“The real strength of Do What Matters: Lake friendly practices and actions is that it highlights that everyone—business, government, farmers, homeowners—all need to be part of a broad-based solutions culture that can save money and create other environmental benefits while healing the lake,” Venema said.
Among the best practices featured in the guide are:
Sustainable procurement policies for lake friendly products.
Nutrient recycling and recovery from wastewater treatment facilities.
The use of native grasses and plants requiring low nutrient and water inputs.
The use of permeable materials such as wood decking or gravel for parking pads and sidewalks to allow water to percolate into the ground.
On-farm water storage and runoff reuse (for example using conserved and restored wetlands).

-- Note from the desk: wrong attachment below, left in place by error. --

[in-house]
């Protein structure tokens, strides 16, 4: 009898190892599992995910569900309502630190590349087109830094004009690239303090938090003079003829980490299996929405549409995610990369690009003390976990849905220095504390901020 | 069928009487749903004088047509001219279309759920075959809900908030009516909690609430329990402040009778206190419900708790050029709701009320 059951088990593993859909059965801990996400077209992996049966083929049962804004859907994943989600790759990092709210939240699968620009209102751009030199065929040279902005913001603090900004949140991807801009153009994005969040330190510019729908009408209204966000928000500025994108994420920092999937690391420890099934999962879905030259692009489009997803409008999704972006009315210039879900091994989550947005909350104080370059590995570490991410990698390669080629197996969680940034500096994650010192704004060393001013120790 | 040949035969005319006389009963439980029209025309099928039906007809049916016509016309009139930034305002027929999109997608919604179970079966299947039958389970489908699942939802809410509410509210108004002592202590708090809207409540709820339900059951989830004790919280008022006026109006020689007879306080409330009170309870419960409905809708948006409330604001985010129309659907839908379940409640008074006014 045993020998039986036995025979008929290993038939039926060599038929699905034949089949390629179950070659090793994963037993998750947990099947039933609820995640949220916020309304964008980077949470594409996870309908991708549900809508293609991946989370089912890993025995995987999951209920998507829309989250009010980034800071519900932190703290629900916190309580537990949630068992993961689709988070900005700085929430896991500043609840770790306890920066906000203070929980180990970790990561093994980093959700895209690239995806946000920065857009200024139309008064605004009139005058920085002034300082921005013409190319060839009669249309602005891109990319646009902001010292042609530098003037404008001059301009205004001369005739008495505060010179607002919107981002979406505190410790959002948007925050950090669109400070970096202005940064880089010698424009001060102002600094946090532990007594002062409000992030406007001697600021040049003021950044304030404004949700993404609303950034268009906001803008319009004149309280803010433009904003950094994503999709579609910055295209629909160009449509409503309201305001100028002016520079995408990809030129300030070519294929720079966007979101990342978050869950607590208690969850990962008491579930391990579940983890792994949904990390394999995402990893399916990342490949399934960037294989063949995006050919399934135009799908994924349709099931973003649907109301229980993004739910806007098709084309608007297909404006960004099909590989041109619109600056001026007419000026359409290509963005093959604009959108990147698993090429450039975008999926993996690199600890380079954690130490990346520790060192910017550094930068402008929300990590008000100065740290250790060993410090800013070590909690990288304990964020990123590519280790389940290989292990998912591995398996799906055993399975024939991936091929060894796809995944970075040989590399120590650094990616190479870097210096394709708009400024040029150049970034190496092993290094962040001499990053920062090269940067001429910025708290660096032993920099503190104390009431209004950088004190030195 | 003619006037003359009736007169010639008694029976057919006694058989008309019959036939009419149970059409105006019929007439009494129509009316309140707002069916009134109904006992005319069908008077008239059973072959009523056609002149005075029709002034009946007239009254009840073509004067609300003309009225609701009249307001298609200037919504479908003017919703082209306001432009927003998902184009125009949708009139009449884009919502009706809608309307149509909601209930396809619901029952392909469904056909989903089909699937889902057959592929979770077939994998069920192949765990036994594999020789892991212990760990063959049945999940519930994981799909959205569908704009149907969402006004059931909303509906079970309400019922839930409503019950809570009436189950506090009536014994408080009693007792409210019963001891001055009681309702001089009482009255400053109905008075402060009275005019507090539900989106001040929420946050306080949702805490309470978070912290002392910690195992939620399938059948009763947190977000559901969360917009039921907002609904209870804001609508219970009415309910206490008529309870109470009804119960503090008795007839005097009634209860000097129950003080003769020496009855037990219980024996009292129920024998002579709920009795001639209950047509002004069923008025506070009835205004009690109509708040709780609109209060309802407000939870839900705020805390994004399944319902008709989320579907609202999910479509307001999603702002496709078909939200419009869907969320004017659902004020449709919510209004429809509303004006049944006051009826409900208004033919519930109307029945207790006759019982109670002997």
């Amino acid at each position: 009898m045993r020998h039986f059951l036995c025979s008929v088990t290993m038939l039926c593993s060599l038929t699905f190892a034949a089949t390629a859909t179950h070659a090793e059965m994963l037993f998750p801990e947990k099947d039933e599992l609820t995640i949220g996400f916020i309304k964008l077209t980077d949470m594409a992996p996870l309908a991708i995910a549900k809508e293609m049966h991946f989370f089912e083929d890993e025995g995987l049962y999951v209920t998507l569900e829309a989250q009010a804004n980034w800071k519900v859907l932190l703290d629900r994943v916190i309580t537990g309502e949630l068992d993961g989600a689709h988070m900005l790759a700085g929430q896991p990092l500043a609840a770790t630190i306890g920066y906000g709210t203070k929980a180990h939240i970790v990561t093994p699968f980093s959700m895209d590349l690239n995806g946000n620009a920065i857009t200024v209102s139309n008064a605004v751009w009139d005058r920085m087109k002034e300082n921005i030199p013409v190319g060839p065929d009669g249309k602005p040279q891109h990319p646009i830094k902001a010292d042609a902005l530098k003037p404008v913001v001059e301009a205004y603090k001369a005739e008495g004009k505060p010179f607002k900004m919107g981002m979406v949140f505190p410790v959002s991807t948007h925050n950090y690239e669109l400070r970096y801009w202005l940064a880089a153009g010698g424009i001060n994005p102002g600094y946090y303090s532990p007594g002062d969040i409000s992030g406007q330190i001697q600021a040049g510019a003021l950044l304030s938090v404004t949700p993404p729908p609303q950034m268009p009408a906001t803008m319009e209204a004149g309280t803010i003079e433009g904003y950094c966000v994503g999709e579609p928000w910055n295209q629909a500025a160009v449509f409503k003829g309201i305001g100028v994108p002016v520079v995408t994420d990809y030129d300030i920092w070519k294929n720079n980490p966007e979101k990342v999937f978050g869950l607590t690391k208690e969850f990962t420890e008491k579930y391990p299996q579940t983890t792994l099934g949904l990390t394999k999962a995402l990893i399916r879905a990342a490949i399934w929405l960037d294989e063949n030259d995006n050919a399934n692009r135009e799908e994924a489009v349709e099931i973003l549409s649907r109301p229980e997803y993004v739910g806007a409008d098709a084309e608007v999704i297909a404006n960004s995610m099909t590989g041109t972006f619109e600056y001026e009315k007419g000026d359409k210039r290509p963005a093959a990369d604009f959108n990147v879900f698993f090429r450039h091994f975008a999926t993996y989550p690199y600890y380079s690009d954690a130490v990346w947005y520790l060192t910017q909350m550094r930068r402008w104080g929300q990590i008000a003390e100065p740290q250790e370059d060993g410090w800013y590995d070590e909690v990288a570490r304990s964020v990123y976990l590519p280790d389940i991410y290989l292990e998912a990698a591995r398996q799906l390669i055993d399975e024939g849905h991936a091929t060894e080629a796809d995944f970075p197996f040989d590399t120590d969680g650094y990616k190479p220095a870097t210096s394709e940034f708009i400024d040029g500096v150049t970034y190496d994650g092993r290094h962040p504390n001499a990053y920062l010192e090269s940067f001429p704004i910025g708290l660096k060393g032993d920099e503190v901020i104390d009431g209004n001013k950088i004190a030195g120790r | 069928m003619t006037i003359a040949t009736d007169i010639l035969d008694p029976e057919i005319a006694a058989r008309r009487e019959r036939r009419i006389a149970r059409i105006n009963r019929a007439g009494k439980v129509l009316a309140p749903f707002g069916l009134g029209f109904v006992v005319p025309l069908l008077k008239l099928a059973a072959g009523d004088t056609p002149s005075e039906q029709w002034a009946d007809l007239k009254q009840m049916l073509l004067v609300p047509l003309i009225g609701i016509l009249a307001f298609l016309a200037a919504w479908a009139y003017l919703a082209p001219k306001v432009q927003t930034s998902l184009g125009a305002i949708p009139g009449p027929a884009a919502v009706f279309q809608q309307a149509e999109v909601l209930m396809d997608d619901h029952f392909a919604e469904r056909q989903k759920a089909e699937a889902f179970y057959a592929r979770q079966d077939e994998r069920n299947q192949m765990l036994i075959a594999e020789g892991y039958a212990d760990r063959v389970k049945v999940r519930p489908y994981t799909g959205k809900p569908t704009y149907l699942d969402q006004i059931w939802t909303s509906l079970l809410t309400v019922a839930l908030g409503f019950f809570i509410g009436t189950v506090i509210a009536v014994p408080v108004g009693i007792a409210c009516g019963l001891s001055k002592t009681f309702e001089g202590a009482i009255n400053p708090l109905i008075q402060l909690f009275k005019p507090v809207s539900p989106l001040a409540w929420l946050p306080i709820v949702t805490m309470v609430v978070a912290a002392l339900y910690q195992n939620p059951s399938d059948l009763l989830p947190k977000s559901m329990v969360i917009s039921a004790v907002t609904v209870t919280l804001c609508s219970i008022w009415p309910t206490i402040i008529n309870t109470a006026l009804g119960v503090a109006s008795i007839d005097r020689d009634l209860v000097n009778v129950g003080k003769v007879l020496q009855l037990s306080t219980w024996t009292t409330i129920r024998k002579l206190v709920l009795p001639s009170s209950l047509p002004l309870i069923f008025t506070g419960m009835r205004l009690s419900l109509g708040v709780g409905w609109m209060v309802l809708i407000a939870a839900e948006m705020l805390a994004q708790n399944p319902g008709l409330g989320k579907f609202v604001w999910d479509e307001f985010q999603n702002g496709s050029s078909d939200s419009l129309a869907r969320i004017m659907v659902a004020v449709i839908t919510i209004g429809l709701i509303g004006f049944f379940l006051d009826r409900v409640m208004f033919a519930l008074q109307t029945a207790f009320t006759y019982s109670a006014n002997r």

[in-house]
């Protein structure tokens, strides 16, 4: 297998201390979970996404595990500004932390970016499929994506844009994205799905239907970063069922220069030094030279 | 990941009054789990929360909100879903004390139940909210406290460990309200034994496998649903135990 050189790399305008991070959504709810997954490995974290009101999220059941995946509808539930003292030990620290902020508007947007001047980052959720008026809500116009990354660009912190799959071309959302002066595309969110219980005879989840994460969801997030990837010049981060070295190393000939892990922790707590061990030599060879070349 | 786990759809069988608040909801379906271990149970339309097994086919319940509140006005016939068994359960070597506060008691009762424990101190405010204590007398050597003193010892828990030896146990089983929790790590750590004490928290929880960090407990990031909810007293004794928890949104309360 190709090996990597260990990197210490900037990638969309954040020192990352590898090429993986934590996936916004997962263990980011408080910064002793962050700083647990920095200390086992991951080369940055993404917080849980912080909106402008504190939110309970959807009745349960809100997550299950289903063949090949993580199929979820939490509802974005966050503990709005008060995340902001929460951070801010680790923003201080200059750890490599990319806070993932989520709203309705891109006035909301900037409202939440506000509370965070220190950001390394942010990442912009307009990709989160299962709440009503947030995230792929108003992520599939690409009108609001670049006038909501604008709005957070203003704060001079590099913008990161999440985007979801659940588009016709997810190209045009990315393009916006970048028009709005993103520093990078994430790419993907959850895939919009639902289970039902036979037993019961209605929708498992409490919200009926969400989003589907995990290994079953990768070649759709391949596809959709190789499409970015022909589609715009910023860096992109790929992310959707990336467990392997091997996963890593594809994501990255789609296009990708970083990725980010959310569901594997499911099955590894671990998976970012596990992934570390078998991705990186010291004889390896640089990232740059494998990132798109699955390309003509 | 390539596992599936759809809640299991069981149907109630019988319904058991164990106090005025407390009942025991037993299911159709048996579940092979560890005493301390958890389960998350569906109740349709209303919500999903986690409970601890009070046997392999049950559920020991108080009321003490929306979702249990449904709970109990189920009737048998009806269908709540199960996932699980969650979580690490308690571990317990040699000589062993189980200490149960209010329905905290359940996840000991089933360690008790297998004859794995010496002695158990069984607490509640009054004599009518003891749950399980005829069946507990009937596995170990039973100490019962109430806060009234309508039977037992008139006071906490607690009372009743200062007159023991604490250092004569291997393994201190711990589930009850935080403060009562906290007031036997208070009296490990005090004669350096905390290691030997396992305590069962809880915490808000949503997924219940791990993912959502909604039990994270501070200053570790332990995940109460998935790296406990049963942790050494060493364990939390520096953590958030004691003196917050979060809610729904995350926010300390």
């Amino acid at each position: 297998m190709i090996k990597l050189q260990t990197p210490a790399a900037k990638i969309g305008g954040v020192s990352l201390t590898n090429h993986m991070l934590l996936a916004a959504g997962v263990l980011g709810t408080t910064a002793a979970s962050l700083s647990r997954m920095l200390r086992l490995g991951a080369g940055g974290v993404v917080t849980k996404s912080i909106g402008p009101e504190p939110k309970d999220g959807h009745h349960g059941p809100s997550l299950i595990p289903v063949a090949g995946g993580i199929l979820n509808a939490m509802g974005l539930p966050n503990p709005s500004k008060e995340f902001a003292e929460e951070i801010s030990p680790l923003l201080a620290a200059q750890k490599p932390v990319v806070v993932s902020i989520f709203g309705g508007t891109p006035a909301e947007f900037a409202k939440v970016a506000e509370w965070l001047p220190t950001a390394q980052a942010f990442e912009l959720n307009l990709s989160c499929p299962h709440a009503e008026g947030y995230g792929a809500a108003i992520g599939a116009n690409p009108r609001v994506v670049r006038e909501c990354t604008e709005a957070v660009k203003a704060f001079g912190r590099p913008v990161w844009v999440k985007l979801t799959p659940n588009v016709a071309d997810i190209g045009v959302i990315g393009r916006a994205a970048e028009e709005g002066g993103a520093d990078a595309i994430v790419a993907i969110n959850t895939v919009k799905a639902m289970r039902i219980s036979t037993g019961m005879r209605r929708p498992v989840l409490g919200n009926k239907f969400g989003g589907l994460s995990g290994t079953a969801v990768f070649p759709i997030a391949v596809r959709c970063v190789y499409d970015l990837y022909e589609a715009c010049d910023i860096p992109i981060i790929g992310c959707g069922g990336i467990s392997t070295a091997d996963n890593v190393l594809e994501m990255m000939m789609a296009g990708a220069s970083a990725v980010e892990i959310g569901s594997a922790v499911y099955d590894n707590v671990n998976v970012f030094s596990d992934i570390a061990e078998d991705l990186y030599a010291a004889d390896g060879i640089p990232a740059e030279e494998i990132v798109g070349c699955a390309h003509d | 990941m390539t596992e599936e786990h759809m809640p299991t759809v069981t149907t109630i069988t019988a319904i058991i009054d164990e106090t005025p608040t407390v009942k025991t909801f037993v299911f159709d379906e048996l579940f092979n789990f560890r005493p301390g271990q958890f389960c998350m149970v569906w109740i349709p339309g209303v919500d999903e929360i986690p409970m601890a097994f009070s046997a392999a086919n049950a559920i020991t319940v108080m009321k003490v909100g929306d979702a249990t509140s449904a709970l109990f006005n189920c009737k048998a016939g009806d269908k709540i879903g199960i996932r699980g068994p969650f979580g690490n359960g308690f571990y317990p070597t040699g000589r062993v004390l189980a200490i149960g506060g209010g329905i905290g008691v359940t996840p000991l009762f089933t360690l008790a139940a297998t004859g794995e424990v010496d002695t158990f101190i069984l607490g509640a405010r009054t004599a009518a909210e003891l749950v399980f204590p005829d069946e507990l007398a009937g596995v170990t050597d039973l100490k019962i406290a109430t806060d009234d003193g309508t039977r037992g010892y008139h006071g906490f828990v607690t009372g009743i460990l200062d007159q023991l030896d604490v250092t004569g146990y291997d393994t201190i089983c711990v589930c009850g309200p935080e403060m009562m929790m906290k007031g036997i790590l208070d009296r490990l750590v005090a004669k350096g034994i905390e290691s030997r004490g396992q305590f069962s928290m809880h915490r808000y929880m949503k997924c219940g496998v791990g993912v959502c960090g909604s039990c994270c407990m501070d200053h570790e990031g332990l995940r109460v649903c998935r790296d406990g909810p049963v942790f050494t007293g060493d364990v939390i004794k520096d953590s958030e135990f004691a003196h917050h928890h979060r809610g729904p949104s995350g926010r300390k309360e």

4.New WSP Publication Offers Snapshot of Canadian Concerns About Fresh WaterThe POLIS Project on Ecological Governance, in partnership with Simon Fraser University's Adaptation to Climate Change Team (ACT), recently released the new report Cross-Canada Checkup: A Canadian Perspective on Our Water Future. The report represents the first time since the mid-1980s that the pulse has been taken on the national state of fresh water in Canada.
Cross-Canada Checkupis a synthesis of themes, perspectives, and information from the Forum for Leadership on Water's fall 2011 national water discussion series tour. Leading Canadian water expert Bob Sandford travelled to 16 cities across the country, learning about and discussing regional and national water issues at each stop.
The report offers a first-hand perspective on current and emerging water challenges and priorities across the country, and illustrates the interrelatedness of many water issues common to all Canadians. The authors present the Northwest Territories' groundbreaking new water stewardship strategy as a model for water policy reform in the rest of Canada, and discuss the emerging need for a new national vision for understanding the value of water in this country.